ClickZ’s Zachary Rodgers has an interview with (Amazon) A9’s Barnaby Dorfman (who appearantly led development of A9’s Yellow Pages offering).
One question sticks out for me:
“Q.Can you describe the development process?
A.We don’t get into our development process too deeply. We had some of those “wouldn’t it be cool if we could…” conversations. And that’s what Block View came out of. It started with a handheld video device and a handheld GPS. It evolved to a much more sophisticated system.
Nobody ever said you have to go out and take a bunch of pictures. Sometimes you have to go out on a limb. [We foresee a progression] similar to what happened with searching inside books. It started with just being able to see the cover. Then you could see a few more pages, then search inside the book. We’re hoping for the same trajectory here. “
For the sake of brevity (there’s so much I’d like to say), I’ll add the following to the conversation:
- As I wrote almost six months ago, “What local businesses who are using SEM [love] about the medium is its ability to allow them to fully express their businesses, at a price that provides substantially more value than Yellow Pages. An example: a local photographer put up his portfolio, references, schedule, etc. Even if the Yellow Pages could accomodate that much information (they can’t), he’d be looking at $10s to $100s of thousands of dollars! Online, he pays a few bucks a month to host.”
- There once was a start-up named Vyze.com (recently sold and converted into a holistic directory) that focused on the intersection of local search/yellow pages and video. In short, the idea was to allow service providers to upload video describing their services, showing the innards of their shop, etc. The idea is spot on (and follows logically from Dorfman’s quote, above). Vyze ‘failed’ for the wrong reasons (too far ahead of the curve and, well, no funding).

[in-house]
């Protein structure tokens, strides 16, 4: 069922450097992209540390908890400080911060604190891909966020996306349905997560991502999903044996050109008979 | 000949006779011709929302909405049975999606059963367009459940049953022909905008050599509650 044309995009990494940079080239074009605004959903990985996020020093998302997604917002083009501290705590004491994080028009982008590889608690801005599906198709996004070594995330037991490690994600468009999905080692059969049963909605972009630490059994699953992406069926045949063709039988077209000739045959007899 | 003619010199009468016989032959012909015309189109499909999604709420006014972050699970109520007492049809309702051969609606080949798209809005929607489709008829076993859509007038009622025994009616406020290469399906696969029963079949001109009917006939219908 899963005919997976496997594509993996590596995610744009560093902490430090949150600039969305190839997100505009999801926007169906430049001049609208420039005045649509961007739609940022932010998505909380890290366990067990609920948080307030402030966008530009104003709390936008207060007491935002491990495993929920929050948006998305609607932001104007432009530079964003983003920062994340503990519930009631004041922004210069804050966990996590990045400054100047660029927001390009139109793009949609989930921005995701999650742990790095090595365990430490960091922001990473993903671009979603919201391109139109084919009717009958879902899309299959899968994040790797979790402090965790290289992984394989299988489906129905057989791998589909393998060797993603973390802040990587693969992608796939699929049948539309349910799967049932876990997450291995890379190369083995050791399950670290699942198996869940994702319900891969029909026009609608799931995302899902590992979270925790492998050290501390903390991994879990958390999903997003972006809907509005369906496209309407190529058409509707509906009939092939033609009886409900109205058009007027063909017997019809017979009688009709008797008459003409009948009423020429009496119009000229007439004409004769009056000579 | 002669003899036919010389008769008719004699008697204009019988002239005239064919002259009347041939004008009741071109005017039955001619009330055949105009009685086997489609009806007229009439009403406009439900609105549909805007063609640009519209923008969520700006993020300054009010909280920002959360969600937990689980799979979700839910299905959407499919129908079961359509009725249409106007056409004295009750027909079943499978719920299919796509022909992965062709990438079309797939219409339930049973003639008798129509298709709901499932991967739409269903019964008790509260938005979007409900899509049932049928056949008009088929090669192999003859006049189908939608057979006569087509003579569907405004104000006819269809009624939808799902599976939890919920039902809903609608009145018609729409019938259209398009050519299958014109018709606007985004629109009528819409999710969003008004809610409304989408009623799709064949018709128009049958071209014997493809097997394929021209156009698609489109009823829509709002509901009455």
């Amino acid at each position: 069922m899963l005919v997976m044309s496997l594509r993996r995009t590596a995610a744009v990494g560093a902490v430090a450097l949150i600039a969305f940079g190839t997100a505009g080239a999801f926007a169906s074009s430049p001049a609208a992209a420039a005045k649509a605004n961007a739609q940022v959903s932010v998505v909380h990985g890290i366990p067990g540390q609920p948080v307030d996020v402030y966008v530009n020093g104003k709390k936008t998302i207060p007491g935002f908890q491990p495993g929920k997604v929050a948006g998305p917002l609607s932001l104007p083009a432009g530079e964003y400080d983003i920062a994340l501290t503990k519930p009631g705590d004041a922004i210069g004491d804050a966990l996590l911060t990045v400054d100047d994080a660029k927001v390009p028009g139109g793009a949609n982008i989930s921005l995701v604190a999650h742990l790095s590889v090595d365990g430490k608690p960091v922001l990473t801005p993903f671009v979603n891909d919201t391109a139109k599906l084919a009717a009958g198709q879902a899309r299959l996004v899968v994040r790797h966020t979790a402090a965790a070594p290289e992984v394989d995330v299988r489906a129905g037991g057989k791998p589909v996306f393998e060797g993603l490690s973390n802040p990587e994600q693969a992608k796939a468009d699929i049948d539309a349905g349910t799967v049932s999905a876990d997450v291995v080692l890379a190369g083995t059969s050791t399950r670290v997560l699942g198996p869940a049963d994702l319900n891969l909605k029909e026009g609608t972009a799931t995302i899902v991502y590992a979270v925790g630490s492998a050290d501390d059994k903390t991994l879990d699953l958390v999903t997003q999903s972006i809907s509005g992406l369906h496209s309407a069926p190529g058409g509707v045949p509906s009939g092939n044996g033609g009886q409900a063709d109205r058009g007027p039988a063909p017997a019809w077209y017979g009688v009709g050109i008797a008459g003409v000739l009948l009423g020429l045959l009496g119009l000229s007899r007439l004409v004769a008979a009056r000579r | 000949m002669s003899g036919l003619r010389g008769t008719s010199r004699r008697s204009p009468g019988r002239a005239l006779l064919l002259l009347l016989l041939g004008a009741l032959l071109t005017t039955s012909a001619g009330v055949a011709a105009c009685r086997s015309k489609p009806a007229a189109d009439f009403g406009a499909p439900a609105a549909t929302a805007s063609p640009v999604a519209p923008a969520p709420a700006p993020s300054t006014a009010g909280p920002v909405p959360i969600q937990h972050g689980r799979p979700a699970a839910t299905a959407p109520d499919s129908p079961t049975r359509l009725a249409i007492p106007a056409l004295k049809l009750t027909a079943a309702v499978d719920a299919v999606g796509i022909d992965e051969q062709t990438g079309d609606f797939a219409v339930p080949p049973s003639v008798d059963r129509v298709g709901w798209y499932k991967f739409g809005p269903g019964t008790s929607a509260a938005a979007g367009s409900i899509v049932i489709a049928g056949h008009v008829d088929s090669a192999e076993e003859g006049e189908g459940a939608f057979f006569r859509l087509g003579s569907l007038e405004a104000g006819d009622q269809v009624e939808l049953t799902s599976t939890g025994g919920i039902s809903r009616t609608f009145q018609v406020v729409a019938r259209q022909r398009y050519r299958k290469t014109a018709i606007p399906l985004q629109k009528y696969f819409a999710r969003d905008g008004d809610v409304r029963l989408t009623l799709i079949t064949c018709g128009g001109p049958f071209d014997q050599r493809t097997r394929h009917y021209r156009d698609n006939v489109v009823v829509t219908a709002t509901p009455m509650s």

- While #1, above, is focused on the provider’s needs, the customer needs can be encapsulated in a single word: confidence.
I can’t emphasize #3 enough. Yes yes, price, value, and convenience — all the stuff we’ve been told over and over by various pundits — matters. But, in my mind, it always comes back to one thing: confidence. Confidence that I’m buying the right product or service (reviews/referrals); confidence that I’m buying it at the right price (comparison shopping); confidence that I’ll feel safe shopping their (Amazon A9 “block shot”).
Confidence drives conversion. Period. And getting “Inside the Store” will add a ton of confidence for a slew of different product/service categories.